WA’s elite pole vaulters have starred at the weekend Perth Track Classic with a series of personal best performances recorded at the WA Athletics Stadium in near perfect conditions.
Vaulters Lauren Hyde-Cooling, Sasha Zhoya and Stephen Clough all ticked off new milestones, with Zhoya coming incredibly close to breaking an U18’s world’s best jump.
The precociously talented teen settled for a new best of 5.40m, which saw him take the national U18 record off his coach Paul Burgess – himself an icon of the sport as a triple Olympian.
Zhoya said post-meet that the Perth crowd had spurred him on.
"Amazing comp, (the) conditions were sick, crowd was awesome and helped me get over 40 which was Paul Burgess’ record - one of our coaches,” Zhoya said.
He was joined at the mark by training partner Stephen Clough who recorded a first personal best in two years which now qualifies him for this year’s World University Games.
The meet was won by Declan Carruthers who cleared at 5.51m for victory on countback from fellow WAIS vaulter Angus Armstrong.
This followed on from the earlier women’s pole vault competition which was contested against a stunning Western Australian sunset which bathed the stadium in a rich golden hue.
Nina Kennedy showed some strong form to clear 3.96m off a short run-up, but the best performance of the evening came from youngster Lauren Hyde-Cooling who earned a new personal best at her victory height of 4.12m.
Hyde-Cooling competed at the U20 World Championships in Finland last year and the 19 year-old is quickly establishing herself as the next contender to Australia’s existing women’s pole vault hierarchy held by Kennedy and Liz Parnova.
On the track, there were victories for Brianna Beahan in the women’s 100m hurdles, Ian Dewhurst in the men’s 400m hurdles and Alanah Yukich in the women’s 400m hurdles.
Those victories came against largely state-based fields and the finishing times reflected that point, as each athlete won comfortably without threatening qualifying times.
Aaron Bresland was fourth in both the 100m and 200m dashes, with the 100m won by Jack Hale in personal best time, whilst Rohan Browning saluted in the 200m.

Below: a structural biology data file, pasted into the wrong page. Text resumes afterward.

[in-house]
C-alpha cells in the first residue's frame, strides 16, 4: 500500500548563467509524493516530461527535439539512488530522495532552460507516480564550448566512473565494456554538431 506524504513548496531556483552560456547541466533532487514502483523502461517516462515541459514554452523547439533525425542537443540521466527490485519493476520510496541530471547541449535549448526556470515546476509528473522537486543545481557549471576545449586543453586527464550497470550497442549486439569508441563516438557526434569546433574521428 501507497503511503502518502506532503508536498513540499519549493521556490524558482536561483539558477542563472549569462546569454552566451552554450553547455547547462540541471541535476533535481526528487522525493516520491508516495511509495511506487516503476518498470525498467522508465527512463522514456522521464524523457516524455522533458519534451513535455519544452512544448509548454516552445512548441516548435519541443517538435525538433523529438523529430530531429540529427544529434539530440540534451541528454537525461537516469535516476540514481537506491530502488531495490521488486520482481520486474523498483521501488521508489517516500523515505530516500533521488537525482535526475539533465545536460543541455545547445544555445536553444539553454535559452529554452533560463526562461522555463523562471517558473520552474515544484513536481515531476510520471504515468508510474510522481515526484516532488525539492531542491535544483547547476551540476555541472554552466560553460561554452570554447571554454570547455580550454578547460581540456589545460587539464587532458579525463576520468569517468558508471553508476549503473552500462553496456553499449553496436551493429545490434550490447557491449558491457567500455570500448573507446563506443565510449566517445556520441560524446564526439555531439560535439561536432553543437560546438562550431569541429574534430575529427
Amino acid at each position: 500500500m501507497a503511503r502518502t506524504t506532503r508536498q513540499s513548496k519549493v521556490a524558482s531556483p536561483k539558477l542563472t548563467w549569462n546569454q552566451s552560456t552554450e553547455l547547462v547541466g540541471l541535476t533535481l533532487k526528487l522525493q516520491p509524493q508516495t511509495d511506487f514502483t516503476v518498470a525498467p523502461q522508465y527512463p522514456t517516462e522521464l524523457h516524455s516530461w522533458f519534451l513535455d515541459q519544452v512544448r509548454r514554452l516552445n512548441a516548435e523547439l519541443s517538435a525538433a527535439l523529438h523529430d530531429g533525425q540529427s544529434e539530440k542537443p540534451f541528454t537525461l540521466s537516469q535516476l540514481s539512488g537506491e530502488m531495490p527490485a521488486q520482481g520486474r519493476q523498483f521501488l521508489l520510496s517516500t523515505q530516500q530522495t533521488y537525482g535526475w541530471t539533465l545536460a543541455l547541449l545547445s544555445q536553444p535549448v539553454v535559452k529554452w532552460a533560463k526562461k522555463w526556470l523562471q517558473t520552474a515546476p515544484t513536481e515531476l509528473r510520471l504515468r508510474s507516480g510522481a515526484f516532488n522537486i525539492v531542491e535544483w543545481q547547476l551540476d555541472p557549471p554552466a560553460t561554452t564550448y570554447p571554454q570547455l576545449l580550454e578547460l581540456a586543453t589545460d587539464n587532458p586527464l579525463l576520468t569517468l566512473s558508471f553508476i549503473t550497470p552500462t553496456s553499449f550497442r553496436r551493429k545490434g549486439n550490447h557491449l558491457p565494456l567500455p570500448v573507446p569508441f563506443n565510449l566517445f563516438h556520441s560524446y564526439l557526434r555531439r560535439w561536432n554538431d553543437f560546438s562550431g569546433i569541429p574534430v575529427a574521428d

Sarah Edmiston competed against the men in the mixed discus and she continued her consistent form with yet another qualifying standard for this year’s IPC World Championships. Barring injury, she is a certainty to be on the plane to Dubai.
Matthew Ramsden received a call-up for the 2019 IAAF World Cross-Country Championships last week and he celebrated that news with a virtual training session victory in the Herb Elliott Mile.
Against a club-runners strength field, his dominance was never in doubt and with the 21 year-old in heavy preparation for the cross-country championships, fast times were not on his radar as he stopped the clock at 4:07.51mins, well short of the sub-four minute times he is capable of.
The Szalek brothers enjoyed a two-horse race for the men’s high jump title with Grant (20) edging his younger sibling Sean (18) by nine centimetres, with the duo recording bests of 2.14m and 2.05m respectively.
Lara Ilievski claimed victory in the women’s javelin with a best throw of 46.33m whilst the men’s was won by Tasmanian Hamish Peacock (75.95m) ahead of WA’s Cruz Hogan (70.76m) and Jesse Schelfhout (66.35m).
The women’s mutli-class 100m saw Ella Pardy (13.15secs) edge T38 competitor Rhiannon Clarke (13.64secs), whilst T34 wheelchair racer Robyn Lambird hit 19.57secs as each chases selection for this year’s IPC World Titles.
Outside of the local action, the meet was highlighted by exceptional performances in the men’s and women’s long jumps.
Victorian Darcy Roper won the men’s competition with a wind-assisted 8.32m but his series also included legal jumps of 8.13m and 8.11m as he made a big impression on the meet. The A-Qualifying standard is 8.17m.
That effort followed a high quality women’s long jump where 2018 Gold Coast Commonwealth Games representatives Naa Anang and Brooke Stratton put on a show.
Anang earned a new personal best with a World Championships qualifier at 6.63m, whilst Stratton was a mere centimetre behind on 6.62m as both women put themselves on the selectors’ radar for the IAAF World Championships starting in September.
A high qualify field was assembled for the men’s 800m with three of the top-eight in Australian history on the start line.
In his first 800m since the Commonwealth Games final, Luke Mathews was not feeling confident.
"Scary and daunting,” was his description but in the end he was a very impressive winner in a world championships qualifier of 1:45.51 – second fastest of his career.
It was a late turn of speed that won it for Mathews.
"It was not a tactic to win it late, it was how I had to run, because those boys are so quick over the first 400. So, I knew if I was going to lead it was probably only going to come until the last 100 and it ended up coming in the last 50.
"Goal was to keep my confidence up the whole way and coming down the home straight hopefully have enough to pass the boys as I knew they would go out real quick.”